South Africa’s ruling African National Congress (ANC) said on Monday it had suspended the membership of former president Jacob Zuma after he announced he would vote for another party in this year’s general election.
Zuma, whose nine years in office from 2009 were marked by corruption scandals and sluggish economic growth, said last month he would campaign for the new uMkhonto we Sizwe (MK) party in the vote, which is expected between May and August.
His suspension reflects deep-seated divisions in the party of liberation hero Nelson Mandela that has governed South Africa since the end of apartheid.
Analysts say this year’s election could see the ANC lose its parliamentary majority for the first time since 1994, after its worst result to date in municipal elections in 2021.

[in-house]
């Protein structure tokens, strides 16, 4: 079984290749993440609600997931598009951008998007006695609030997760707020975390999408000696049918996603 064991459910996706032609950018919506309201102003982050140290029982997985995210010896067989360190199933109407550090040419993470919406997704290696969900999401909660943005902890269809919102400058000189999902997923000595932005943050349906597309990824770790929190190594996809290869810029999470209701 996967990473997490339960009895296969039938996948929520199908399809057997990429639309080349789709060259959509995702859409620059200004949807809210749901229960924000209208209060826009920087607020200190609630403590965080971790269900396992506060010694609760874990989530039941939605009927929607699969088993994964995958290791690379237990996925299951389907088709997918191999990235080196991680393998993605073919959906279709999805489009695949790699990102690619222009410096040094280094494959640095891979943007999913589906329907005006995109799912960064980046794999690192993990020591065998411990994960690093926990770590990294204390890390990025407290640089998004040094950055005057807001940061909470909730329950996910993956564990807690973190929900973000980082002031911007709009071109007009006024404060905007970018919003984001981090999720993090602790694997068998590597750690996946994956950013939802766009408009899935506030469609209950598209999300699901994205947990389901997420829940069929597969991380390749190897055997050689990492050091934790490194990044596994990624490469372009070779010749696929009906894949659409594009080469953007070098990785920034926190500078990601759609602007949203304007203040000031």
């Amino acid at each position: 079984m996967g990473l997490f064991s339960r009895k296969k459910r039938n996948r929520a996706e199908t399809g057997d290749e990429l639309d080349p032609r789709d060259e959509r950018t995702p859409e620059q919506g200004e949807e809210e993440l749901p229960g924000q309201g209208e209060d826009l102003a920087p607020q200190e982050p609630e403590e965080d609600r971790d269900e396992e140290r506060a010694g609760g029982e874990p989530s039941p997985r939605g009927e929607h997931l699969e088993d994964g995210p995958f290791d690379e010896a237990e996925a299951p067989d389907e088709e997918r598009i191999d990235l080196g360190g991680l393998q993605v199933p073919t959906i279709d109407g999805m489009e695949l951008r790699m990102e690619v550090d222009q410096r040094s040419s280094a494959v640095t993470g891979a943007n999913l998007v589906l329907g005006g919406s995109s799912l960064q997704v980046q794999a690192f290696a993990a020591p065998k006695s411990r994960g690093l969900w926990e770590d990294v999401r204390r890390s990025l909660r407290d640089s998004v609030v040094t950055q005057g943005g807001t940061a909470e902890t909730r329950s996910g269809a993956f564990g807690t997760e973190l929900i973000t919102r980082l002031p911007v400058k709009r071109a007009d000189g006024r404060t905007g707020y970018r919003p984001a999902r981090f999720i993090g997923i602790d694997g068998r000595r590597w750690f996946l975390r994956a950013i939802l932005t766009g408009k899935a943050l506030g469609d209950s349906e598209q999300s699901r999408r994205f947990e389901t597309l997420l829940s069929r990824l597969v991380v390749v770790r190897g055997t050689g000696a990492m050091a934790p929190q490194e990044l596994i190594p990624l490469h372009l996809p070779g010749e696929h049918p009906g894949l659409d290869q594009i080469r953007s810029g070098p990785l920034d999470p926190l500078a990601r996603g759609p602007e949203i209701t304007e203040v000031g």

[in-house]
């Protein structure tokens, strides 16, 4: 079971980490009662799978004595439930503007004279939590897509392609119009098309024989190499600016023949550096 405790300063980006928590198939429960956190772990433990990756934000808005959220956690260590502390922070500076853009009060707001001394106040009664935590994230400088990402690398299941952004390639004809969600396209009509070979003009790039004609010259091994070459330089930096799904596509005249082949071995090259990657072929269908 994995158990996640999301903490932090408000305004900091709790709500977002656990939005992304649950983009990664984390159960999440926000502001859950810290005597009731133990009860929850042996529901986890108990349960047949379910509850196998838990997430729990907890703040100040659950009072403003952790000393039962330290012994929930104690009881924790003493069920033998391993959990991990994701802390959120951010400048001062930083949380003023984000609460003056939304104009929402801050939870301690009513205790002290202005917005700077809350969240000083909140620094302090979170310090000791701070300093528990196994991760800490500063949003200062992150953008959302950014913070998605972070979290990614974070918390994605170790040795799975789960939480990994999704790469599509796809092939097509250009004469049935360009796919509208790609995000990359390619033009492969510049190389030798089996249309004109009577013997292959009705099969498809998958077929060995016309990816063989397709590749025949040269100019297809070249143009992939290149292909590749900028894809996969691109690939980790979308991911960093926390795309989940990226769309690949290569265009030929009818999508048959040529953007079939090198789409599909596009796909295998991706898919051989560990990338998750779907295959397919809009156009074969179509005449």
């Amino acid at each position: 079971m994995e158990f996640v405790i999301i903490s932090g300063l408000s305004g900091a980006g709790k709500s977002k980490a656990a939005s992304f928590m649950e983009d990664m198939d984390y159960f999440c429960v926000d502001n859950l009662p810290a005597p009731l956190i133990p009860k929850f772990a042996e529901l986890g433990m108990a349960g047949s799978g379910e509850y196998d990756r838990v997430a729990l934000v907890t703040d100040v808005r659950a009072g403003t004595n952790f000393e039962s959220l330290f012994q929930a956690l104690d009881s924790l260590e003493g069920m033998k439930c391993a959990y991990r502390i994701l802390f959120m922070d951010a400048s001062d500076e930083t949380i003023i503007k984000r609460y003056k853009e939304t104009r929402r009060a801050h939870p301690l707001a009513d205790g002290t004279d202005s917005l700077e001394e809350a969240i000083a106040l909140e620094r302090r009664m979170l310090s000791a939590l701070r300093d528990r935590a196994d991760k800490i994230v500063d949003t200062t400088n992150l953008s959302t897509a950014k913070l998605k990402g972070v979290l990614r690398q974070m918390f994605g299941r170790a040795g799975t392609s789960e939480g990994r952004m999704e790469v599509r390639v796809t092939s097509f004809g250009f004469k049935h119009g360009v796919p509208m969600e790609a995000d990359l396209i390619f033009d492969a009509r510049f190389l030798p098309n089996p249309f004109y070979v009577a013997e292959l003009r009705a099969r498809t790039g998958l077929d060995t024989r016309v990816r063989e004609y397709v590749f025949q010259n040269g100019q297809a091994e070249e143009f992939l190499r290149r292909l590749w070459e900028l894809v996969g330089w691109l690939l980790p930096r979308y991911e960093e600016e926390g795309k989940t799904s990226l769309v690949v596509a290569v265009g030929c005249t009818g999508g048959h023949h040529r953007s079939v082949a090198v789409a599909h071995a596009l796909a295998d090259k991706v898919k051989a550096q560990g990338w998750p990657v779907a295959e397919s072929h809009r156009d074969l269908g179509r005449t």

“The formation of the MK party is not an accident,” the ANC said in a statement. Forces were converging “to encourage rebel break-away groupings to erode the support base of the ANC,” it added.
Zuma’s suspension was necessary “to protect and preserve (the ANC’s) integrity and prevent further damage to its reputation,” the statement read.
There was no immediate comment from Zuma.
The MK party is named after the ANC’s former armed wing, in a challenge to the long-dominant movement.
Zuma has been at odds with the ANC’s leadership since he was forced to quit as party leader in 2018.
He has lashed out repeatedly against his successor, current President Cyril Ramaphosa, whose allies engineered Zuma’s ouster.
Zuma retains a loyal following, especially in his home province of KwaZulu-Natal.
His jailing in 2021, for defying a court order to give evidence at a corruption inquiry, triggered protests, looting and unrest the left more than 300 people dead.